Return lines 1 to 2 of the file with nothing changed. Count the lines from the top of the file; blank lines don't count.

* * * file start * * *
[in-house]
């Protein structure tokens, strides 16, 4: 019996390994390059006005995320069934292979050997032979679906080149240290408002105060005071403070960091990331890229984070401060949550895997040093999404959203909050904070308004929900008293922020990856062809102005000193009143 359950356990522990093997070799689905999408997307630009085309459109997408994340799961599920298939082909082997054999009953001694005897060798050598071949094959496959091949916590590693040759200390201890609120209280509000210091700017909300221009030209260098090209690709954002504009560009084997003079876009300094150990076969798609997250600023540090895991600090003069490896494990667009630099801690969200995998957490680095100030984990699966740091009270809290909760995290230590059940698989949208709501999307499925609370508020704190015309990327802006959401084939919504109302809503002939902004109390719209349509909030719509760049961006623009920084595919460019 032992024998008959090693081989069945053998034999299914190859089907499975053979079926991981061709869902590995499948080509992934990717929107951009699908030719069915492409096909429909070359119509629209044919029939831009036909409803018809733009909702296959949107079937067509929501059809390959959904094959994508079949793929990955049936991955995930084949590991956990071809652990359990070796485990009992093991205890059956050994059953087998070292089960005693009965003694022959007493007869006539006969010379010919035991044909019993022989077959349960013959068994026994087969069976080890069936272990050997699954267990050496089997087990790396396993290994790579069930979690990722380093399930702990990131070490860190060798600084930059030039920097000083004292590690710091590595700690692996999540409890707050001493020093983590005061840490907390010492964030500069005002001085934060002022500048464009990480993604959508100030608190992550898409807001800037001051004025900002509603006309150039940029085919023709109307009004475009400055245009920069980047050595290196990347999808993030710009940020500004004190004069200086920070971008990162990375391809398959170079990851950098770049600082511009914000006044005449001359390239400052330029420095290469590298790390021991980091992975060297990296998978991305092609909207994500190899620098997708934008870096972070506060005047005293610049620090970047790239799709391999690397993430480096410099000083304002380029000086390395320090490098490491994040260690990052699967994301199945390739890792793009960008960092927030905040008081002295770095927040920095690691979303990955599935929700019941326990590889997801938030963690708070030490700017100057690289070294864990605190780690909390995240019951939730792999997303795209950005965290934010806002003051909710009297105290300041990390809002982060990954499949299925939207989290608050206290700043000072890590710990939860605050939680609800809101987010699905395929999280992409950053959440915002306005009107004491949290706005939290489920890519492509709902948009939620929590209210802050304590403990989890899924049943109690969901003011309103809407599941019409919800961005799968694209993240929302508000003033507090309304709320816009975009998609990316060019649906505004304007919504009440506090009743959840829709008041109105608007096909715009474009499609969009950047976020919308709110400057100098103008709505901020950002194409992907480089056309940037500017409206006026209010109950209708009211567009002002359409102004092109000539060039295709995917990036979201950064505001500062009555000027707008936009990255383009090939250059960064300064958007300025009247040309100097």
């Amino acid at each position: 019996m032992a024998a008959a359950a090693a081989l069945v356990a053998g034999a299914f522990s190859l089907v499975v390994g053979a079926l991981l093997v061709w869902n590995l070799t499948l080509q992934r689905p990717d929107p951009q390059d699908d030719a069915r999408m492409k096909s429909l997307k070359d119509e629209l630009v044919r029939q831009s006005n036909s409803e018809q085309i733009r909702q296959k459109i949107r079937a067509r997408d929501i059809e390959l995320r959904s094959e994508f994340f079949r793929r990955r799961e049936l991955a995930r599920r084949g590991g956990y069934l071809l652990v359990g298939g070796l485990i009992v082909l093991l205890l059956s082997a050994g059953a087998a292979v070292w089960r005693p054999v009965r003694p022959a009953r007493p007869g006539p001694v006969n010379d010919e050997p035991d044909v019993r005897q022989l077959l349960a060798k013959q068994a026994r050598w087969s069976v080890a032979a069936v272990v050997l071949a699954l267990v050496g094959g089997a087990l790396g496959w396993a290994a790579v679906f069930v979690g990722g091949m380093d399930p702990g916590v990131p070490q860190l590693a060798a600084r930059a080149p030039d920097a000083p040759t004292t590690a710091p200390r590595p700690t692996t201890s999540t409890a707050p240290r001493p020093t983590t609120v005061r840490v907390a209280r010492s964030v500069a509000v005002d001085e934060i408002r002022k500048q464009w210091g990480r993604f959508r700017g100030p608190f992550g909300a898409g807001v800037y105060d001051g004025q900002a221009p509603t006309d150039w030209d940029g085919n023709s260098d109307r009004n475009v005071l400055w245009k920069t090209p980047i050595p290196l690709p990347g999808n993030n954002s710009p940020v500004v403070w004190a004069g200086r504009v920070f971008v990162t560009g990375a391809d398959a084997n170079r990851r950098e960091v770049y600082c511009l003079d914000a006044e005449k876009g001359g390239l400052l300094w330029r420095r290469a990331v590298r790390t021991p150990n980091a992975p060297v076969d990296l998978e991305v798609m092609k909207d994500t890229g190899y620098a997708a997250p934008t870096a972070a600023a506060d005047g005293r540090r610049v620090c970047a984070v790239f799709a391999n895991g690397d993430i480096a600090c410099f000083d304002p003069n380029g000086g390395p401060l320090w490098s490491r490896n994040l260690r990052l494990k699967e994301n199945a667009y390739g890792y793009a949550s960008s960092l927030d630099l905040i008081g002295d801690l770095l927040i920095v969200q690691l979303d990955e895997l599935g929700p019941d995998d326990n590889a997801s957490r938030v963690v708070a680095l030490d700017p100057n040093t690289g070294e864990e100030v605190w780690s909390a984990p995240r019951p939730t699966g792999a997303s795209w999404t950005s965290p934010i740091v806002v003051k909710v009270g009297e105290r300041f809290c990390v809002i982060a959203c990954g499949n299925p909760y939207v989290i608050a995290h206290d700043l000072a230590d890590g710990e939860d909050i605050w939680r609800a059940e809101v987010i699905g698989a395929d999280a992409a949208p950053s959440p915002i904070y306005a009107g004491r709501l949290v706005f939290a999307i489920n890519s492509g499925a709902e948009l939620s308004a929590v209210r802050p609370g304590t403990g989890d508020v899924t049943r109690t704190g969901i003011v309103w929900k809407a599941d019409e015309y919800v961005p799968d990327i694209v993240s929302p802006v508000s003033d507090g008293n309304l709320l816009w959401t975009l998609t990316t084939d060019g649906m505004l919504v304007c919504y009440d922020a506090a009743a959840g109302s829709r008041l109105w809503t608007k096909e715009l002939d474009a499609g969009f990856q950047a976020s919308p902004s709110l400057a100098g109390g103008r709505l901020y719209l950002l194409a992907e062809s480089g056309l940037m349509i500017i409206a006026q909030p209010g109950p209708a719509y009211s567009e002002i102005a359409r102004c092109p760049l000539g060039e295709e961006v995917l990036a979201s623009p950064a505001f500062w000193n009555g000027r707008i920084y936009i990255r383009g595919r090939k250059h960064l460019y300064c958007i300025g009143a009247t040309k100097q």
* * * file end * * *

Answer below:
[in-house]
């Protein structure tokens, strides 16, 4: 019996390994390059006005995320069934292979050997032979679906080149240290408002105060005071403070960091990331890229984070401060949550895997040093999404959203909050904070308004929900008293922020990856062809102005000193009143 359950356990522990093997070799689905999408997307630009085309459109997408994340799961599920298939082909082997054999009953001694005897060798050598071949094959496959091949916590590693040759200390201890609120209280509000210091700017909300221009030209260098090209690709954002504009560009084997003079876009300094150990076969798609997250600023540090895991600090003069490896494990667009630099801690969200995998957490680095100030984990699966740091009270809290909760995290230590059940698989949208709501999307499925609370508020704190015309990327802006959401084939919504109302809503002939902004109390719209349509909030719509760049961006623009920084595919460019 032992024998008959090693081989069945053998034999299914190859089907499975053979079926991981061709869902590995499948080509992934990717929107951009699908030719069915492409096909429909070359119509629209044919029939831009036909409803018809733009909702296959949107079937067509929501059809390959959904094959994508079949793929990955049936991955995930084949590991956990071809652990359990070796485990009992093991205890059956050994059953087998070292089960005693009965003694022959007493007869006539006969010379010919035991044909019993022989077959349960013959068994026994087969069976080890069936272990050997699954267990050496089997087990790396396993290994790579069930979690990722380093399930702990990131070490860190060798600084930059030039920097000083004292590690710091590595700690692996999540409890707050001493020093983590005061840490907390010492964030500069005002001085934060002022500048464009990480993604959508100030608190992550898409807001800037001051004025900002509603006309150039940029085919023709109307009004475009400055245009920069980047050595290196990347999808993030710009940020500004004190004069200086920070971008990162990375391809398959170079990851950098770049600082511009914000006044005449001359390239400052330029420095290469590298790390021991980091992975060297990296998978991305092609909207994500190899620098997708934008870096972070506060005047005293610049620090970047790239799709391999690397993430480096410099000083304002380029000086390395320090490098490491994040260690990052699967994301199945390739890792793009960008960092927030905040008081002295770095927040920095690691979303990955599935929700019941326990590889997801938030963690708070030490700017100057690289070294864990605190780690909390995240019951939730792999997303795209950005965290934010806002003051909710009297105290300041990390809002982060990954499949299925939207989290608050206290700043000072890590710990939860605050939680609800809101987010699905395929999280992409950053959440915002306005009107004491949290706005939290489920890519492509709902948009939620929590209210802050304590403990989890899924049943109690969901003011309103809407599941019409919800961005799968694209993240929302508000003033507090309304709320816009975009998609990316060019649906505004304007919504009440506090009743959840829709008041109105608007096909715009474009499609969009950047976020919308709110400057100098103008709505901020950002194409992907480089056309940037500017409206006026209010109950209708009211567009002002359409102004092109000539060039295709995917990036979201950064505001500062009555000027707008936009990255383009090939250059960064300064958007300025009247040309100097």